The pics don't do it justice so watch the video if possible.



posted on Mar, 13 2015 @ 10:49 AM
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a reply to: Springer

Looking forward to seeing it attached to ISS in a few months. I'm working on getting back up on the horse of ISS tracking with a few modifications to my rig to make it Windows 7 compatible. Here's the first "before" picture of ISS without the BEAM module:

I'll be doubling the magnification on my next attempt in April so that I can get enough resolution to clearly view the difference when BEAM is attached. BEAM will present its side profile as seen from the ground based on where they're attaching it to the Tranquility module.

Mostly this mission is a durability test. The hatch will be closed off to BEAM except for a few times per year to record the readings inside. They're going to test the leak rate and radiation levels. Still, it's one step closer to an operational inflatable space station. It's definitely a symbiotic relationship for Bigelow and NASA.
edit on 13-3-2015 by ngchunter because: (no reason given)

edit on 13-3-2015 by ngchunter because: (no reason given)



posted on Mar, 13 2015 @ 11:52 AM
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Dunno much about bigelow, but from the looks of it, it is an impressive feat
a reply to: Springer



posted on Mar, 13 2015 @ 01:08 PM
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If I ever get the chance to own one. I'm writing on the outside someplace The Great Ship Jiffypop.



posted on Mar, 13 2015 @ 04:25 PM
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Cool to see this ready for flight. Love the logo!



posted on Mar, 13 2015 @ 06:30 PM
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a reply to: Springer

I really hope these inflatable habitats work,they could be the next big step to cheaper space capabilities.
What worries me are micro meteorites-what will the inflatable skin be made of?

Multilayer graphene/carbon/kevlar composite or something like that?

Will that be enough to take the punishment of micro meteors?

I hope so-I want to see this working.




posted on Mar, 13 2015 @ 06:32 PM
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originally posted by: greencmp
a reply to: Springer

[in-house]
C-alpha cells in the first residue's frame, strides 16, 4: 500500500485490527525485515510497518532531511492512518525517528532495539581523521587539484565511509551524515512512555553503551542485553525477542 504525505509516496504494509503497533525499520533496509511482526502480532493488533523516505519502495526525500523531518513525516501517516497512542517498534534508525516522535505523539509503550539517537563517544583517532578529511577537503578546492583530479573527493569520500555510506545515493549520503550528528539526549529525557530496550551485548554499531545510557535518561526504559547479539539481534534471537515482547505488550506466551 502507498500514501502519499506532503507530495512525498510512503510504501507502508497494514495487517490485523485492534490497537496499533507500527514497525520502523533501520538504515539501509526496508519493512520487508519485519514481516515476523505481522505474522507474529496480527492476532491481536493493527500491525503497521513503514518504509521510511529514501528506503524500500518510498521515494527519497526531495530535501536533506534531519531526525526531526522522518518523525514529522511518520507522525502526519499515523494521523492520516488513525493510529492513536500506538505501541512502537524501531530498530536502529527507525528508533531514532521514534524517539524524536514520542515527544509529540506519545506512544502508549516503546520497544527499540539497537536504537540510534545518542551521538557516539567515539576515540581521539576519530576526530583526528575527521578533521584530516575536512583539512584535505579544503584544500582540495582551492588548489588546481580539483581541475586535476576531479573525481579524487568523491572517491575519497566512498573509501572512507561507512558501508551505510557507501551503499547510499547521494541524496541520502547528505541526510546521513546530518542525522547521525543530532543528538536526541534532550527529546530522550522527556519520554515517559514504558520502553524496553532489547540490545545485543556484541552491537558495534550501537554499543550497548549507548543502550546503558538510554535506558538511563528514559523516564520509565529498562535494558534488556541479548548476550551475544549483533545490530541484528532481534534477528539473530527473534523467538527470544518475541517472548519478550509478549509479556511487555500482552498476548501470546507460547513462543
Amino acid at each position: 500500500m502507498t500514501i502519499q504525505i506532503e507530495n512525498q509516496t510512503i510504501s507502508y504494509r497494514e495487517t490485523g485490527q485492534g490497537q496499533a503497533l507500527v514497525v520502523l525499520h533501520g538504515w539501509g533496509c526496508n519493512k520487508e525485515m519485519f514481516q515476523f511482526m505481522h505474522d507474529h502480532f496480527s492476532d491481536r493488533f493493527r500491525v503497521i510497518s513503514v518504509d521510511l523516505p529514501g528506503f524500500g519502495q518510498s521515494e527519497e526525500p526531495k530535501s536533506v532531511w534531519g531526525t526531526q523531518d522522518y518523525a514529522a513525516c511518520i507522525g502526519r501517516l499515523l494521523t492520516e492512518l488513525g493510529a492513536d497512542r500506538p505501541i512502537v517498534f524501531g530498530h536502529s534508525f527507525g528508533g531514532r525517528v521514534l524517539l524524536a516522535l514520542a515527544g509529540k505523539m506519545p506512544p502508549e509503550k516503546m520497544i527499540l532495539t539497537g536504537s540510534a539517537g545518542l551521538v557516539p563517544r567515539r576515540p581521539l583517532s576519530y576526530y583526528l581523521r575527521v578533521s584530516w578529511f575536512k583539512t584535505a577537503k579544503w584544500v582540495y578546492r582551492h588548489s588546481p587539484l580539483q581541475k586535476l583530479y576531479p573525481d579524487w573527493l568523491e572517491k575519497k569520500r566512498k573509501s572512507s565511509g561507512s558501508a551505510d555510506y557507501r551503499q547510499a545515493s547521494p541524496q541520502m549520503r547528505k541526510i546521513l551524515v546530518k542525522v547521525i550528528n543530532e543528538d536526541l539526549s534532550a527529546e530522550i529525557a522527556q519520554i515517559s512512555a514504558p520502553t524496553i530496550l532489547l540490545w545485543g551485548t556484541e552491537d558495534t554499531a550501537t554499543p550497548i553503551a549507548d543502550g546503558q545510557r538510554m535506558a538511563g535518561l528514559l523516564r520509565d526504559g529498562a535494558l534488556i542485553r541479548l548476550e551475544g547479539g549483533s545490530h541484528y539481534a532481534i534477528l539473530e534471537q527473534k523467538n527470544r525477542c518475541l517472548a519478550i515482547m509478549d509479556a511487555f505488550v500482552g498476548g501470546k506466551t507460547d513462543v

This always struck me as the simplest and most doable earth mars human transit solution.

Until we figure out a way to develop an effective magnetic shielding system, water is the best shield and bags like this surrounding the vessel would be the way to do it.


Magnetic shielding has been done - even a low strength magnetic field is enough to deflect high-energy cosmic rays. They may be coming in fast, but even a small magnetic field is enough to deflect them out of the way.



posted on Mar, 13 2015 @ 06:53 PM
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Would they still need to find a way to make oxygen on the moon to keep this filled? (If it were a moon base)?

Inside is only going to be a "hall" no floors, equipment etc. not sure what it's future use would be unless you can fit out the insides, and then you still need to carry structural materials for floors and stairs and shelves?

Maybe it could be used, if possible to get it see through as a large greenhouse, allows the plants to grow and be used as some type of oxygen maker / co2 cleaner.



posted on Mar, 13 2015 @ 06:59 PM
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originally posted by: stormcell

originally posted by: greencmp
a reply to: Springer

This always struck me as the simplest and most doable earth mars human transit solution.

Until we figure out a way to develop an effective magnetic shielding system, water is the best shield and bags like this surrounding the vessel would be the way to do it.


Magnetic shielding has been done - even a low strength magnetic field is enough to deflect high-energy cosmic rays. They may be coming in fast, but even a small magnetic field is enough to deflect them out of the way.


But it isn't just radiation and high energy particles that we have to protect against, we need something that can deflect micrometeoroids or absorb them and heal after their impact.



posted on Mar, 13 2015 @ 07:08 PM
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the ISS Bounce House is gonna fly! You know them astronauts wanted a bounce house for birthday parties. XD



posted on Mar, 13 2015 @ 09:25 PM
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a reply to: Springer

Well I have to tell you that I read your OP as soon as you posted it last night and roared with laughter, then promptly fell asleep on my keyboard. That's a first for me.

I finally connected to the video and am amazed and excited. Bigelow fulfills the old Hopi prophecy about putting colonies in space.

I just wonder though if the lexicon can include one more type of space BEAM. We're confused enough to begin with, lol.